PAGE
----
Saturday, August 22, 2009
Friday, August 21, 2009
My beautiful bottles of red and white are waiting for me to open them. I have ordered more, and think that my first tastings and writings will be rather random. I imagine as time goes by that I will get settled into writing about flights and types and matching wine and food - ah, I am already looking forward to having a basic understanding of what tastes good and what I like. I am already looking towards the day when a wine list won't be so intimidating. Where I can pick out a wine that tastes good at a dinner party and be confident of my choice.
But just to be totally honest, I am intimidated now. So as to not be completely ignorant, I have been researching the history of wine, along with the appropriate way to taste wine along with the hows and whys. It doesn't sound so difficult, to taste wine. But there is more than one step in the ritual, and each step engages your senses. Almost like tasting wine really requires your eyes, nose, and mouth - not just your taste buds.
Basically, the five really simple steps are to See, Swirl, Smell, Swish, and Swallow. The more I read and learn, the more I realize that I could write a complete entry about each of these. In fact, many people have. And knowing me, I have to be honest with you - soon, I will too. After all, this is wine through my perspective, right? But not today. Today, I need to go down and put some white wine in the refrigerator and open a bottle of some yummy red. So for now, how about high level?
First, we See.
Pour a quarter glass of some wine that make you happy. Pick up the glass and hold it at an angle, looking down on it against a white background (tablecloth, floor). The wine should be beautiful to look at, clear and sediment free. Next, look at the color and depth of the wine. According to the learned, young red wines are more purplish at the edge where the wine meets the glass, while more mature red wines have a redder rim. Even older red wines may have a darker reddish brown or even brick tone. White wines vary from pale greenish yellow to deep gold. The older whites run to the golden tones. One expert I listened to explained that red wines lose color as they age (dark red to brick, for example), while white wines gain (clear blond to warmer gold, for example).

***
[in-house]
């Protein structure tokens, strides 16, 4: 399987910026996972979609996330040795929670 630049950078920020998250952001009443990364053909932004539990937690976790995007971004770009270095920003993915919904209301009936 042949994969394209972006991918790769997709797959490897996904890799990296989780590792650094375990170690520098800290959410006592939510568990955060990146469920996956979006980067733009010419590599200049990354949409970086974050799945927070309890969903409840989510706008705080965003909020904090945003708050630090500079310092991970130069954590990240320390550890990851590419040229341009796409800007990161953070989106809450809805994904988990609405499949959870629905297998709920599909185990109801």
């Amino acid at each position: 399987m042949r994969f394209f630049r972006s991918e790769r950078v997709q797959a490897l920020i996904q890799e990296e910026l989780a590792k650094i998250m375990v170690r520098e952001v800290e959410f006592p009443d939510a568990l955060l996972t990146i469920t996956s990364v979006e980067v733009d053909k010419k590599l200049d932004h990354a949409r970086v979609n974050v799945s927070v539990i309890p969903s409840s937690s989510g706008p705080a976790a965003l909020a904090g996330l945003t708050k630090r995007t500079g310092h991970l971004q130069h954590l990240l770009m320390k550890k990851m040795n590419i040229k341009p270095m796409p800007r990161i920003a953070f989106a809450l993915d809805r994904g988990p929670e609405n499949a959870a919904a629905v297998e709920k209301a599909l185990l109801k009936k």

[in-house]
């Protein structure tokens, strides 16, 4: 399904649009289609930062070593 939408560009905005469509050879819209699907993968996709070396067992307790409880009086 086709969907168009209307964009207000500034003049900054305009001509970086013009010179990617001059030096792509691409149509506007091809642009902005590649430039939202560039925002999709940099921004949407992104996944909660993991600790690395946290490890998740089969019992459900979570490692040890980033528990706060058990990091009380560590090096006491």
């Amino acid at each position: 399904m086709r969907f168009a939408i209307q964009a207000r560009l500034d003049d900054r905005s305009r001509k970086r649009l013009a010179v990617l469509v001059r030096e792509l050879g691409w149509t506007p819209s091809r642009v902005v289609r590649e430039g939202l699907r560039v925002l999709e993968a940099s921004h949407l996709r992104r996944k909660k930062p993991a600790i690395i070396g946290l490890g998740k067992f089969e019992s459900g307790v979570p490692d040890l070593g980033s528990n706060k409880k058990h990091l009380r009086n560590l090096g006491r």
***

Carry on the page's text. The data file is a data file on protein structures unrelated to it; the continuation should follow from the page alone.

Next, we Swirl.
Swirling the wine around in the glass a little bit will release the aroma and give the wine a chance to mix it up, disperse a bit into the air, relax. This sets things up perfectly for the next step by allowing the aroma to release, and you can also see some "tears" or "legs" of the wine beading around the glass. The bigger the legs, the more residual sugar in the wine, the more lush and viscous. Interesting, no?
Now, the big Sniff.
You read all those entries about wine, comments about the smell of cherries, chocolate, peaches, and gingerale. Really? Can you smell all of that in a sniff from a wine glass? Well, it turns out that there are enough variables (more than 300 different organic chemical compounds) in the making of wine to create some pretty complex sniffs. So you smell the wine, and think about what it reminds you of - strong, fruity smell, earthy, spicy? Do you smell wood, smoke, toast, vanilla? Currents, blackberries, dark fruits? Greenish, young? It might be good, I am thinking, to jot down some notes about now. Go ahead, give it a try. We can compare next time.